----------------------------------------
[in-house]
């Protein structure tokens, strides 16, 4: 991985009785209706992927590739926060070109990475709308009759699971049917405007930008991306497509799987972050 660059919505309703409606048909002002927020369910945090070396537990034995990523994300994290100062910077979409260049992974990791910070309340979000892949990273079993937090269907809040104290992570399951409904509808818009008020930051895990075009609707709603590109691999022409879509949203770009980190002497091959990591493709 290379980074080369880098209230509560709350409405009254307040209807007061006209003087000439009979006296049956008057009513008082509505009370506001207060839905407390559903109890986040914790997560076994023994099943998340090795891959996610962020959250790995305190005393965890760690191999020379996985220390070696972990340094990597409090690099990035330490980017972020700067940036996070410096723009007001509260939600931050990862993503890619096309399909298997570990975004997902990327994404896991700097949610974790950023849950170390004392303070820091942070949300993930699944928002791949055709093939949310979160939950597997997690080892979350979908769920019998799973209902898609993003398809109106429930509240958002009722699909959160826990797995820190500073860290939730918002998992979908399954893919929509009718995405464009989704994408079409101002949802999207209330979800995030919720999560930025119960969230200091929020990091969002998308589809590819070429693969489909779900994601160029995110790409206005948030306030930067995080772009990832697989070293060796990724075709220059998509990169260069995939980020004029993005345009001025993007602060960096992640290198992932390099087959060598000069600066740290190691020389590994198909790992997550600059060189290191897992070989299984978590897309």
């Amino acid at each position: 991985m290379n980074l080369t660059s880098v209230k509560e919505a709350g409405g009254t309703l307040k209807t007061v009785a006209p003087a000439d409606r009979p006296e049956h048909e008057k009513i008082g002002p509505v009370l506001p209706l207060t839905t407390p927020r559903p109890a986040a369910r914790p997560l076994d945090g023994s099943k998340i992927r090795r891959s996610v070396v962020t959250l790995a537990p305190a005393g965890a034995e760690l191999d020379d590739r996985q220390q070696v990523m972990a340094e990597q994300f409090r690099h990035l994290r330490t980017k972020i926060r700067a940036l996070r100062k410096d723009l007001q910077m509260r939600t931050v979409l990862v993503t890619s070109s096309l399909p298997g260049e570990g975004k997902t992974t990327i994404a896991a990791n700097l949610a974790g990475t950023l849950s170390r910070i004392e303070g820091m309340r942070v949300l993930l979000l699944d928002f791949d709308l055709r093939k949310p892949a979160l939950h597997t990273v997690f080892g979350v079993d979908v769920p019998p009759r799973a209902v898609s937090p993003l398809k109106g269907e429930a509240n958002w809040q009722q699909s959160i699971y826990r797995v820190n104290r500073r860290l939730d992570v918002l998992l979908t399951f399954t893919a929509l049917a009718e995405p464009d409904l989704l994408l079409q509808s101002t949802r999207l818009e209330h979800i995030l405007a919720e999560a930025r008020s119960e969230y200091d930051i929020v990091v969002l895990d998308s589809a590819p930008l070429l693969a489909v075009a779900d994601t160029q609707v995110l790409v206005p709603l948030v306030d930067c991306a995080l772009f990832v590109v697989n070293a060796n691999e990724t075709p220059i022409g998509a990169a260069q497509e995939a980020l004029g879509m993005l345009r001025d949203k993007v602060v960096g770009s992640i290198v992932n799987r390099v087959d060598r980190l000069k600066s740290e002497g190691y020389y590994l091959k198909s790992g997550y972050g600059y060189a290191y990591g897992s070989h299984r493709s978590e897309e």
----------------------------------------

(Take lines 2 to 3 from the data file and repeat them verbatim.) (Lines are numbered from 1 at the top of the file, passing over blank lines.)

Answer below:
């Protein structure tokens, strides 16, 4: 991985009785209706992927590739926060070109990475709308009759699971049917405007930008991306497509799987972050 660059919505309703409606048909002002927020369910945090070396537990034995990523994300994290100062910077979409260049992974990791910070309340979000892949990273079993937090269907809040104290992570399951409904509808818009008020930051895990075009609707709603590109691999022409879509949203770009980190002497091959990591493709 290379980074080369880098209230509560709350409405009254307040209807007061006209003087000439009979006296049956008057009513008082509505009370506001207060839905407390559903109890986040914790997560076994023994099943998340090795891959996610962020959250790995305190005393965890760690191999020379996985220390070696972990340094990597409090690099990035330490980017972020700067940036996070410096723009007001509260939600931050990862993503890619096309399909298997570990975004997902990327994404896991700097949610974790950023849950170390004392303070820091942070949300993930699944928002791949055709093939949310979160939950597997997690080892979350979908769920019998799973209902898609993003398809109106429930509240958002009722699909959160826990797995820190500073860290939730918002998992979908399954893919929509009718995405464009989704994408079409101002949802999207209330979800995030919720999560930025119960969230200091929020990091969002998308589809590819070429693969489909779900994601160029995110790409206005948030306030930067995080772009990832697989070293060796990724075709220059998509990169260069995939980020004029993005345009001025993007602060960096992640290198992932390099087959060598000069600066740290190691020389590994198909790992997550600059060189290191897992070989299984978590897309």
């Amino acid at each position: 991985m290379n980074l080369t660059s880098v209230k509560e919505a709350g409405g009254t309703l307040k209807t007061v009785a006209p003087a000439d409606r009979p006296e049956h048909e008057k009513i008082g002002p509505v009370l506001p209706l207060t839905t407390p927020r559903p109890a986040a369910r914790p997560l076994d945090g023994s099943k998340i992927r090795r891959s996610v070396v962020t959250l790995a537990p305190a005393g965890a034995e760690l191999d020379d590739r996985q220390q070696v990523m972990a340094e990597q994300f409090r690099h990035l994290r330490t980017k972020i926060r700067a940036l996070r100062k410096d723009l007001q910077m509260r939600t931050v979409l990862v993503t890619s070109s096309l399909p298997g260049e570990g975004k997902t992974t990327i994404a896991a990791n700097l949610a974790g990475t950023l849950s170390r910070i004392e303070g820091m309340r942070v949300l993930l979000l699944d928002f791949d709308l055709r093939k949310p892949a979160l939950h597997t990273v997690f080892g979350v079993d979908v769920p019998p009759r799973a209902v898609s937090p993003l398809k109106g269907e429930a509240n958002w809040q009722q699909s959160i699971y826990r797995v820190n104290r500073r860290l939730d992570v918002l998992l979908t399951f399954t893919a929509l049917a009718e995405p464009d409904l989704l994408l079409q509808s101002t949802r999207l818009e209330h979800i995030l405007a919720e999560a930025r008020s119960e969230y200091d930051i929020v990091v969002l895990d998308s589809a590819p930008l070429l693969a489909v075009a779900d994601t160029q609707v995110l790409v206005p709603l948030v306030d930067c991306a995080l772009f990832v590109v697989n070293a060796n691999e990724t075709p220059i022409g998509a990169a260069q497509e995939a980020l004029g879509m993005l345009r001025d949203k993007v602060v960096g770009s992640i290198v992932n799987r390099v087959d060598r980190l000069k600066s740290e002497g190691y020389y590994l091959k198909s790992g997550y972050g600059y060189a290191y990591g897992s070989h299984r493709s978590e897309e």